Imagine that you are a product supplier. You enter into discussions with a customer to provide your product. At some point in the process you issue a quotation (with your standard terms and conditions attached). The customer issues a purchase order to you (containing the customer’s standard terms and conditions). The purchase order, which describes your goods, price, etc., also contains a tear-off acknowledgement form, which you sign and return. You supply the product. Something goes wrong, and the customer claims against you for damages. You point to your quotation and the limited warranty and liability limitation clauses in it. The customer then points to its purchase order, which has warranty and liability provisions much more onerous to you. Whose form governs?
Welcome to the “battle of forms”: a phrase coined by Lord Denning of the English Court of Appeal in the 1979 case of Butler Machine Tool Co Ltd. v. Ex-Cell-O Corporation (England) Ltd.. In that case, the machine tool supplier issued a quotation with a price escalation clause (to reflect price increases between order and delivery). The customer issued a purchase order for the goods described in the quotation, for the (base) price in the quotation, but without any price adjustment clause. The purchase order contained an acknowledgement form, which the supplier signed and returned. When the supplier charged the customer an escalated price, the customer refused to pay, and the dispute ended up in court. Lord Denning held that the Court will consider all of the relevant documents and the conduct of the parties to determine if, although there are differences, the parties have reached agreement on all material points. Lord Denning’s analysis highlights the difficulties in resolving the battle of the forms, and the legal and commercial uncertainty that can result:
“In many of these cases our traditional analysis of offer, counter-offer, rejection, acceptance and so forth is out of date.
… The better way is to look at all the documents passing between the parties — and glean from them, or from the conduct of the parties, whether they have reached agreement on all material points — even though there may be differences between the forms and conditions printed on the back of them…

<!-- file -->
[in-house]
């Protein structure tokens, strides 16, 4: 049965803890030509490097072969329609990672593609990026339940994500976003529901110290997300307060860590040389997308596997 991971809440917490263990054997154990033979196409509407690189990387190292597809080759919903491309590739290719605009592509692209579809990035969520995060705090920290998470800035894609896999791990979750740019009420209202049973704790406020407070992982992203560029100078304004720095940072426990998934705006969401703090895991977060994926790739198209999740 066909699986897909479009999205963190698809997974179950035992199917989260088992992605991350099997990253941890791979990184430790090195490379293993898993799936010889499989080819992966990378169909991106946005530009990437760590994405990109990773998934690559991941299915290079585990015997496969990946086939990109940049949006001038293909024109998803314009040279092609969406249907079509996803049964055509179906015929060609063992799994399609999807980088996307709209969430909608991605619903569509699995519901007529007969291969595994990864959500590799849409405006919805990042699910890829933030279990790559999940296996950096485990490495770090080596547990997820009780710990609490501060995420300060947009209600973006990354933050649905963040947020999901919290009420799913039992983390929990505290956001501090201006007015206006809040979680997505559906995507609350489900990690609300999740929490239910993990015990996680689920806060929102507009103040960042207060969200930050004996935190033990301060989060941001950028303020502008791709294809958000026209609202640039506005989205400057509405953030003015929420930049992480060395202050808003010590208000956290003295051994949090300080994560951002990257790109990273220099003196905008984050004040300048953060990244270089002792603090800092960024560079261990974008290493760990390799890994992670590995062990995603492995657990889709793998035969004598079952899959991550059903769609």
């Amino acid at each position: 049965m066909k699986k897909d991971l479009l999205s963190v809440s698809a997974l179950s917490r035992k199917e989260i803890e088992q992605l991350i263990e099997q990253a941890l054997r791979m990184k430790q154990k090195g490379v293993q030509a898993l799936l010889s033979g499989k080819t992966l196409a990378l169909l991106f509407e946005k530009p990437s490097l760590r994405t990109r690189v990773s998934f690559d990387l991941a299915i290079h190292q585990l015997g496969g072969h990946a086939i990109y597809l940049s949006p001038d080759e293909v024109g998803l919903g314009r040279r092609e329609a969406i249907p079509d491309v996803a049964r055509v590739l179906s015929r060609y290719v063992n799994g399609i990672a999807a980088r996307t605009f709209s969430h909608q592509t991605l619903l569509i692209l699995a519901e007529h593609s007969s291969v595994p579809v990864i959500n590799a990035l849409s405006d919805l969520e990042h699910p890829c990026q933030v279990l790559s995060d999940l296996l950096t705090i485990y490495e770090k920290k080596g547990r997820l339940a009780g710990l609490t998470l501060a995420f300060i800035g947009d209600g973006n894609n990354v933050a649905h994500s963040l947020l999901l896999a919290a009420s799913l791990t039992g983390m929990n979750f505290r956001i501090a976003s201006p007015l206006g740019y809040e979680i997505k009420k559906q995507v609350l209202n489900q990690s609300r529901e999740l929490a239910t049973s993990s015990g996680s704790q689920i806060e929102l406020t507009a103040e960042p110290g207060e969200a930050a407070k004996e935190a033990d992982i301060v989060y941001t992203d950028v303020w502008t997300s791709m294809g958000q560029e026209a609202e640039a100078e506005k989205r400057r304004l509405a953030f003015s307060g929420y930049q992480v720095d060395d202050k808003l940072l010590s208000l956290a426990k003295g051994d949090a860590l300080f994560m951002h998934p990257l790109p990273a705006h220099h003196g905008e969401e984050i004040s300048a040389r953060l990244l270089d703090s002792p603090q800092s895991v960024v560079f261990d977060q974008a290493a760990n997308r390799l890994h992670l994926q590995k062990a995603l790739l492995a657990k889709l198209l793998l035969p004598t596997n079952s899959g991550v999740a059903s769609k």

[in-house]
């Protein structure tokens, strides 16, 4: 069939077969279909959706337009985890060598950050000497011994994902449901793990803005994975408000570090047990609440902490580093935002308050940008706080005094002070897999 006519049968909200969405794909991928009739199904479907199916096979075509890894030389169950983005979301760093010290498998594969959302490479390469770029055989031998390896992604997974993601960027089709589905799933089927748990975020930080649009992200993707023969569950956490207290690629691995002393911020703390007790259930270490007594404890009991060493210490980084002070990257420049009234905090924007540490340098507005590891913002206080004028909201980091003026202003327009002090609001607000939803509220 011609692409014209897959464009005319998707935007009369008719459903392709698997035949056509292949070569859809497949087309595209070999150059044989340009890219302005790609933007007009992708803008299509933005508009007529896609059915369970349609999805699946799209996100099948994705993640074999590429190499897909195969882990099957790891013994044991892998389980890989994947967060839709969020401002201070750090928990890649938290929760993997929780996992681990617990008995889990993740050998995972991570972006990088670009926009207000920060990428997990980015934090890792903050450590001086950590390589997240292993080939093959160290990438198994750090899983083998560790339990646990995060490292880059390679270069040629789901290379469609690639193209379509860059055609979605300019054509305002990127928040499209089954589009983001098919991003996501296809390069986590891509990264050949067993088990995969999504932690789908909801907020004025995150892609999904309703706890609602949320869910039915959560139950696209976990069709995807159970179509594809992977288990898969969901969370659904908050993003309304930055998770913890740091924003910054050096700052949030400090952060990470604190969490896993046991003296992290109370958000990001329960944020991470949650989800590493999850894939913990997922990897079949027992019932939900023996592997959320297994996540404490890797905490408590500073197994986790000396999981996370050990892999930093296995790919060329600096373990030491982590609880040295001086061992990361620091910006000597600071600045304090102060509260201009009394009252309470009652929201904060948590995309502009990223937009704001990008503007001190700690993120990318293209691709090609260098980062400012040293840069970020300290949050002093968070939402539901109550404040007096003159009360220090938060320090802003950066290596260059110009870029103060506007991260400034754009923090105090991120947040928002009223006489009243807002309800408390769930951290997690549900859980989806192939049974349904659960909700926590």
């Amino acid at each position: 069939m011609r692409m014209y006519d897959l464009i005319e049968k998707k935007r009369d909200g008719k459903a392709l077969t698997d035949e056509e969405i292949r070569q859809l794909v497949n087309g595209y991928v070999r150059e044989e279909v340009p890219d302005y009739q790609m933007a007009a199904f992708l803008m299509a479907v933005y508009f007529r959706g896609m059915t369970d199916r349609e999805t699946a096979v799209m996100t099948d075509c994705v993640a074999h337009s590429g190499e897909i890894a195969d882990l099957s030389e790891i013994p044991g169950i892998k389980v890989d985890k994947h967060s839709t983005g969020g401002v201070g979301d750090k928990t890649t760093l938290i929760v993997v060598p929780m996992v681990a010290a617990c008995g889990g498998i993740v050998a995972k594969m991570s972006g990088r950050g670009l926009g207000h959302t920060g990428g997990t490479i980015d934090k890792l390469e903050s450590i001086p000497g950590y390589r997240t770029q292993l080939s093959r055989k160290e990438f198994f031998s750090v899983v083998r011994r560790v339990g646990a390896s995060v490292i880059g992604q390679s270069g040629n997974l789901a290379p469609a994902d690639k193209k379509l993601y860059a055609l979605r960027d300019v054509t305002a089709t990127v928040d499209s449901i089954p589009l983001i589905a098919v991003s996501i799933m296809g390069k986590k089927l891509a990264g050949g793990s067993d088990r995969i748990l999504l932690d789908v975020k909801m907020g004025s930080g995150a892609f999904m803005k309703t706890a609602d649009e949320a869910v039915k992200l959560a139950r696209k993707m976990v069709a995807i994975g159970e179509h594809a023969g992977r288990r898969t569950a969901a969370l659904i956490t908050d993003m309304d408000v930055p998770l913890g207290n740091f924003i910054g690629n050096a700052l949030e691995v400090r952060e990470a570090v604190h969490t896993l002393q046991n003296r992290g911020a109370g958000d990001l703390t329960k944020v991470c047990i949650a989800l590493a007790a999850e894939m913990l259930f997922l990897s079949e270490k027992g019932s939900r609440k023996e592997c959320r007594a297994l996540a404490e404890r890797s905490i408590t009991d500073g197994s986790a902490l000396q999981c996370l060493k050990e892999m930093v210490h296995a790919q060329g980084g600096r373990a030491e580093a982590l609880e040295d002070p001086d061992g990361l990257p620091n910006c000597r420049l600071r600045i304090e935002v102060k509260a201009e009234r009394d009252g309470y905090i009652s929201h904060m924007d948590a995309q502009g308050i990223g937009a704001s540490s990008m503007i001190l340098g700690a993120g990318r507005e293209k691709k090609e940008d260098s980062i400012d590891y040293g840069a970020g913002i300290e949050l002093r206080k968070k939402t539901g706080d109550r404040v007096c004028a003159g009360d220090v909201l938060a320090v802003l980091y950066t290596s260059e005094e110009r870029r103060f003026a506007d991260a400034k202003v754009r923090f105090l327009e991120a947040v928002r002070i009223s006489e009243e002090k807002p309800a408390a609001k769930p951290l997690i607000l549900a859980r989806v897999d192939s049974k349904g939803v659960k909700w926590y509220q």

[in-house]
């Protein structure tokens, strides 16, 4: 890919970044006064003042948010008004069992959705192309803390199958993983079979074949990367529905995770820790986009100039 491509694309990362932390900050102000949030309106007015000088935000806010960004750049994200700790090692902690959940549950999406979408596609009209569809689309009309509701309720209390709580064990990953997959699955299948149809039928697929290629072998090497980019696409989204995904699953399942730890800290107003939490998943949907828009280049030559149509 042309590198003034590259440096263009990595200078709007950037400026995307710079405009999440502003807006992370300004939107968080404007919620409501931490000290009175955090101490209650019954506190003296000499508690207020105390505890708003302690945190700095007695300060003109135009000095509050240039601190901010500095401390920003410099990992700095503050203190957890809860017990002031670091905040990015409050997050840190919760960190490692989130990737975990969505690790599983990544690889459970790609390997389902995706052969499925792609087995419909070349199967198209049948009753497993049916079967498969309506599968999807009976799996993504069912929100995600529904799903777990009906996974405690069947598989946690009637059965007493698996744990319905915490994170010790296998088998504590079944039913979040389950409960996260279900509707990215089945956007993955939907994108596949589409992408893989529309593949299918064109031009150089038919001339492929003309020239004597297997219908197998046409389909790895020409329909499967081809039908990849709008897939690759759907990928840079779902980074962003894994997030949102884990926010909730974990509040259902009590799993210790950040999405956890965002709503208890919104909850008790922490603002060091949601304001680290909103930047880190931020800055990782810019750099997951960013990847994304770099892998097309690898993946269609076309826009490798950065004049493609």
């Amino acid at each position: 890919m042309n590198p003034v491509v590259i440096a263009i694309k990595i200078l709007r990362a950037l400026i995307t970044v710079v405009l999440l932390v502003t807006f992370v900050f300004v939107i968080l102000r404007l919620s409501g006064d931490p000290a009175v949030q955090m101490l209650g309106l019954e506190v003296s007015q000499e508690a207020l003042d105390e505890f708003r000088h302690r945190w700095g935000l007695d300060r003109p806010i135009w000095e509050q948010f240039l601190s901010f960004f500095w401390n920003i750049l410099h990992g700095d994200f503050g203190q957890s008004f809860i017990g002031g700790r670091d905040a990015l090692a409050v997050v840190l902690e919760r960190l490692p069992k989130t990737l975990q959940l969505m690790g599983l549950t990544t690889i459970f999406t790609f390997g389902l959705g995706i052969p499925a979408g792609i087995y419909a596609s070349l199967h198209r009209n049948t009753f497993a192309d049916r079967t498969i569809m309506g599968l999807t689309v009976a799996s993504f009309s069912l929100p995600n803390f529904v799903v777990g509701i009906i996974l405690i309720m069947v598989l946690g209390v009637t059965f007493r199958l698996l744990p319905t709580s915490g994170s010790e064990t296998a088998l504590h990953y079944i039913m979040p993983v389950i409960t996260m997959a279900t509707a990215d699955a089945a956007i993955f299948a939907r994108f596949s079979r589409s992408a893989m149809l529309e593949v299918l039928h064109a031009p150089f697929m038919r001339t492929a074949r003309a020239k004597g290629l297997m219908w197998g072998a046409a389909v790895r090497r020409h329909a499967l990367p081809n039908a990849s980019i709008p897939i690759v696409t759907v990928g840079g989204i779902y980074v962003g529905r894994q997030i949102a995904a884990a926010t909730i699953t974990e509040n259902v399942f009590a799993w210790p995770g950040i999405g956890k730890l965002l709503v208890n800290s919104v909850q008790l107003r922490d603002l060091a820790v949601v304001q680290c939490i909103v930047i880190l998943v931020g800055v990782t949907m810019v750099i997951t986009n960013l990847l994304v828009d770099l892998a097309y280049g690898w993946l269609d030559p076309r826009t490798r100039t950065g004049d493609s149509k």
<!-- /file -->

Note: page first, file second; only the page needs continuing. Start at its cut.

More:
“It will be found that in most cases when there is a “battle of forms,” there is a contract as soon as the last of the forms is sent and received without objection being taken to it. … The difficulty is to decide which form, or which part of which form, is a term or condition of the contract.
“In some cases the battle is won by the man who fires the last shot. He is the man who puts forward the latest terms and conditions: and, if they are not objected to by the other party, he may be taken to have agreed to them…
“In some cases the battle is won by the man who gets the blow in first. If he offers to sell at a named price on the terms and conditions stated on the back: and the buyer orders the goods purporting to accept the offer — on an order form with his own different terms and conditions on the back — then if the difference is so material that it would affect the price, the buyer ought not to be allowed to take advantage of the difference unless he draws it specifically to the attention of the seller.
“There are yet other cases where the battle depends on the shots fired on both sides. There is a concluded contract but the forms vary. The terms and conditions of both parties are to be construed together. If they can be reconciled so as to give a harmonious result, all well and good. If differences are irreconcilable — so that they are mutually contradictory — then the conflicting terms may have to be scrapped and replaced by a reasonable implication.”